Dan Leberfeld: I would say Greg Camarillo in Miami. It's amazing in life what you can find out about someone when you give them a legitimate chance to show what they can due. The Stanford product has been terrific for the Dolphins. Hey, he has nothing to lose. If he wasn't playing for the Dolphins, the Stanford graduate would probably have a great job on Wall Street. Oh wait a minute, those don't exist anymore. I guess he's better off with the Dolphins, and they are glad he's there.

Alain Poupart: The biggest reason the Bills are 4-1 has been the play of QB Trent Edwards, and there was no indication coming into the season he'd be a guy the team could count on to produce fourth-quarter comebacks.

Jon Scott: This is tough for me as I've seen what Miami and New York can do first hand. I still have to give the nod to a Buffalo player, Paul Posluszny their middle linebacker, just over Lee Evans their receiver. Poz didn't play the majority last year due to a broken arm. He's arrived on the scene in Buffalo and has made an immediate impact on the team. Honorable mention goes to Philip Merling, who is key to making the Dolphins defense one worthy of attention.

4) Which rookie do you see making the biggest impact as the season progresses?

Tyler Dunn: Jake Long. Yeah, really reaching out on limb here with the first overall pick. But Long plays a key role on Miami's "Wildcat" offense, sliding to the right side of the line for Ronnie Brown's runs up the middle. So far he's been stout against heavyweights Richard Seymour, Luis Castillo and Travis LaBoy in this role. If the Fins' rushing attack keeps rolling, look out.

Dan Leberfeld: Jerod Mayo in New England. It's not easy to start at linebacker as a rookie in New England's complex system, and he's doing it. And as the season progresses, and he gets more comfortable, he will only get better.

Alain Poupart: Because I don't want to totally ignore them, I'll go with the Patriots here and say ILB Jerod Mayo. He's looked pretty good so far and the Pats will need for their defense to remain solid enough for them to make the playoffs.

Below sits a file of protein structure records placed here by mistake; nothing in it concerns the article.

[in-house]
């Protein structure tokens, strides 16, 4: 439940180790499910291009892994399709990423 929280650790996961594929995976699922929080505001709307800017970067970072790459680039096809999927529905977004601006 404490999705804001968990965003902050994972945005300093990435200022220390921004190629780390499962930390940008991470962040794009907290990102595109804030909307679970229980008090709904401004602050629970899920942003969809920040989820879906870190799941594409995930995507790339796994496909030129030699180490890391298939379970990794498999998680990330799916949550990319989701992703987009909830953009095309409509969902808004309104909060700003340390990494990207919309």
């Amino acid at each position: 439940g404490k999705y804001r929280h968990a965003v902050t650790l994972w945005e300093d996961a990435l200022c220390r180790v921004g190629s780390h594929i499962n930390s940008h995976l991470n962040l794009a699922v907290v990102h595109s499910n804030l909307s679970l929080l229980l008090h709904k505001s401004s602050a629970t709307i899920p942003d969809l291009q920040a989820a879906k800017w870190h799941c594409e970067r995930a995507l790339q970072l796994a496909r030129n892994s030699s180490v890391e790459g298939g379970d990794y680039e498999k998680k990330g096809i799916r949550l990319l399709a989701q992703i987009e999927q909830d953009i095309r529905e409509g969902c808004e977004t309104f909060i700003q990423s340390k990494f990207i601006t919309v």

Jon Scott: It's tough not to give the nod to the home team Patriots on this one for their selection of Jerod Mayo. He joined a unit run by ancient middle linebackers and beat out reserves who haven't seen the field much (or at all) at this point. Mayo's presence in the middle allows the Patriots to focus on other ways to shore up the defense. Just think, if Mayo wasn't there, Junior Seau would be back in the middle for New England, and that may not have worked out as well as it did previously.

5) What record do you expect your team to have by the half way point of the season and why?

Tyler Dunn (Bills): Buffalo will probably fall back to earth a little and be 5-3 at the halfway point. With injuries bogging down the likes of Aaron Schobel and Terrence McGee on defense and Trent Edwards' situation up in the air, the Bills will probably lose two of their next three games (San Diego, Miami, N.Y. Jets). The Bills have made a habit of getting their act together late in games. Look for these late-game heroics to slip away more often as the season wears on.

Dan Leberfeld (Jets): The team I cover the New York Jets, I think they will be 6-2 at the midway point. They have a somewhat easy schedule the rest of the first half of the season, and Favre is getting more comfortable every week.

Alain Poupart (Dolphins): I'll go with 4-4, which certainly is better than I would have suggested at the start of the season. I actually was tempted to say 5-3 because of how impressive the Dolphins have been in their last two games. Really, the Dolphins were really, really good in every aspect against New England and San Diego, except for special teams. With the Dolphins, the situation has gone from trying to figure out which team they actually could beat to trying to figure out if there's a team they legitimately they don't have a shot of beating. That's an amazing transformation.

Jon Scott (Patriots): Though New England has a 75% positive record now, I'm not sure if I'm ready to say Matt Cassel can continue that trend. Although, there are many similarities to Tom Brady's first year as a starter (2001) when they went 11-5. The team began 1-3 then beat three of their next four to make 4-4 at the midway point. Cassel still makes far too many mistakes to be close to Brady-esque.

Just like 2001, three of the Pats next four opponents are San Diego, Denver and Indy. Brady played them as a pseudo rookie during the same stretch in 2001 and won 2 out of 3. San Diego and Indianapolis look mortal now, so I believe the 2008 version of the Pats can do close to the same winning 2 out of the next 4. A 5-3 record by the midway point is probably where they'll end up.

Trivia nugget, does anyone remember Indy was in the AFC East at that time?